Jordan Elliott could spend Tuesday afternoons playing video games or watching television, but the 17-year-old would much rather be helping to make Olathe’s future a little brighter.
And he’s not alone.
Elliott, a senior at Olathe Northwest High School, is one of 10 students sitting on the Olathe Teen Council, a community-service organization run by the city.
The teenagers devote every other Tuesday afternoon to planning acts of kindness around the city. In the past few months, they’ve taught arts and crafts to elementary school students, written thank-you cards to the fire department and collected canned goods for a local food bank, among other projects.
They also sit on city committees, where they learn how local government works and offer their input.
“It’s been really eye-opening to see how the city government really works,” Elliott said. “And it’s fun to be right there and help out. My opinions and perspective as a high school student are actually respected, which is really cool.”
The Teen Council recently met at a conference room in City Hall to plan out the group’s next round of activities.
They cooked lunch for families at the Ronald McDonald Longfellow House in Kansas City last weekend. Later this month, they plan to volunteer at the Polar Plunge at Shawnee Mission Park. In February, they’re going to help organize a Family Fun Day at the Olathe Public Library.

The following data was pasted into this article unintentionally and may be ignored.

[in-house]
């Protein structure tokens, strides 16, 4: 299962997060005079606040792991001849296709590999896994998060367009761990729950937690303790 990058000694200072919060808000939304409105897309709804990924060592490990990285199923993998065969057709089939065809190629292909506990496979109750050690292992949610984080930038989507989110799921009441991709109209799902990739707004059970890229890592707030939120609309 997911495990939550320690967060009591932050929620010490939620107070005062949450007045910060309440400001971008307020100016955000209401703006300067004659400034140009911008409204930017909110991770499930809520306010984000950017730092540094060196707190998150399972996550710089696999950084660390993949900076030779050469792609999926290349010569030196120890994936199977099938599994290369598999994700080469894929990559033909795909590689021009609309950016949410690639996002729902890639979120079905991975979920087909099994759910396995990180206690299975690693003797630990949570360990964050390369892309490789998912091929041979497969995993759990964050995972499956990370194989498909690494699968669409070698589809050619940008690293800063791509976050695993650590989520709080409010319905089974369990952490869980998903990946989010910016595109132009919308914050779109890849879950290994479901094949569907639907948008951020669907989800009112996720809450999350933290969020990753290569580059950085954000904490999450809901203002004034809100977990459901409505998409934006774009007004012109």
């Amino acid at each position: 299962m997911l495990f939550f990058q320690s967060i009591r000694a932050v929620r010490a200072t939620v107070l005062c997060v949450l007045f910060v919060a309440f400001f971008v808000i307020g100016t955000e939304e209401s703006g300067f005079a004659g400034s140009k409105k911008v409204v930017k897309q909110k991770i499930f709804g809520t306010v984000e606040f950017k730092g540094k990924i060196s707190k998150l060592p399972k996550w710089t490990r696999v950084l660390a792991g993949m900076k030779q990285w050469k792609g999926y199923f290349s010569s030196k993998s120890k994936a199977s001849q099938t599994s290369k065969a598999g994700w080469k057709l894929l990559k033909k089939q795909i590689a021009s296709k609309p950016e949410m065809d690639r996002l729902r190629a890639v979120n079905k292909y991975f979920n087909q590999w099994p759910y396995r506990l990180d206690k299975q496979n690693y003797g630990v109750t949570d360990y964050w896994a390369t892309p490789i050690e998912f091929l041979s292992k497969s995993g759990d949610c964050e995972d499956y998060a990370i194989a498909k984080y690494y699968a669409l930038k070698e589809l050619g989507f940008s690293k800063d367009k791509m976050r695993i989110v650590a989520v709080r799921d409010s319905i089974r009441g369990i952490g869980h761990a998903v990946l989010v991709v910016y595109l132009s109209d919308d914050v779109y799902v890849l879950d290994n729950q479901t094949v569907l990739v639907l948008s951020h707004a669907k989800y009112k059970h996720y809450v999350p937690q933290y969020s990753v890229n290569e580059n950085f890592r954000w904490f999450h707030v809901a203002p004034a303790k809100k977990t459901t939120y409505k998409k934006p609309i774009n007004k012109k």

And even though all their plans are serious business, they exchange details with friendly smiles and laughter.
“We’ve all become really good friends,” said Clare Robbins, 16.
Robbins, a sophomore at an online school, joined the Teen Council because she finds city government fascinating and she loves volunteering. Plus, she wants to make a difference.
“Every community needs to hear the voices of the youth,” she said. “It helps the city boards see an entirely new perspective, which is important, but also allows them to be more creative.”
The students are encouraging their friends and younger siblings to follow in their footsteps.
“My little brother is a total jock but I’ve taken him to a couple events and he’s realizing now that there are things he likes to do besides football,” said Erin Sawyer, a junior at Olathe Northwest. “It’s pretty cool to be able to inspire him. A lot of kids have potential to do great things; they just don’t realize it.”
Most of the Teen Council members had already dabbled in community service before joining the organization. It was part of the reason they were chosen. To join the Teen Council, they needed to fill out an extensive application and earn letters of recommendation from teachers.
All of them participate in other extracurricular activities as well as the Teen Council.
But they all say that juggling Teen Council with their other priorities is definitely worth it.
For some of them, the experience offers a glimpse into the future.
Elliott, who has served as the teen representative on the Olathe Persons with Disabilities Advisory Board for the past two years, thinks he may have found his true calling. Even though he graduates in June, he plans to stay involved.
“I’ll continue to be a volunteer on the board and I hope to one day become a full-time member,” he said. “Working with people with special needs is always going to be a big part of my life, whether it’s through volunteer work or a possible career.”
Other members say careers in city or national government are options.
But that’s the future, and when it comes to Teen Council, the teenagers say today is more important.
“We’re the next generation of the city,” said Annie Schugart, a junior at St. Thomas Aquinas. “If we get involved now, we’ll have a better future.”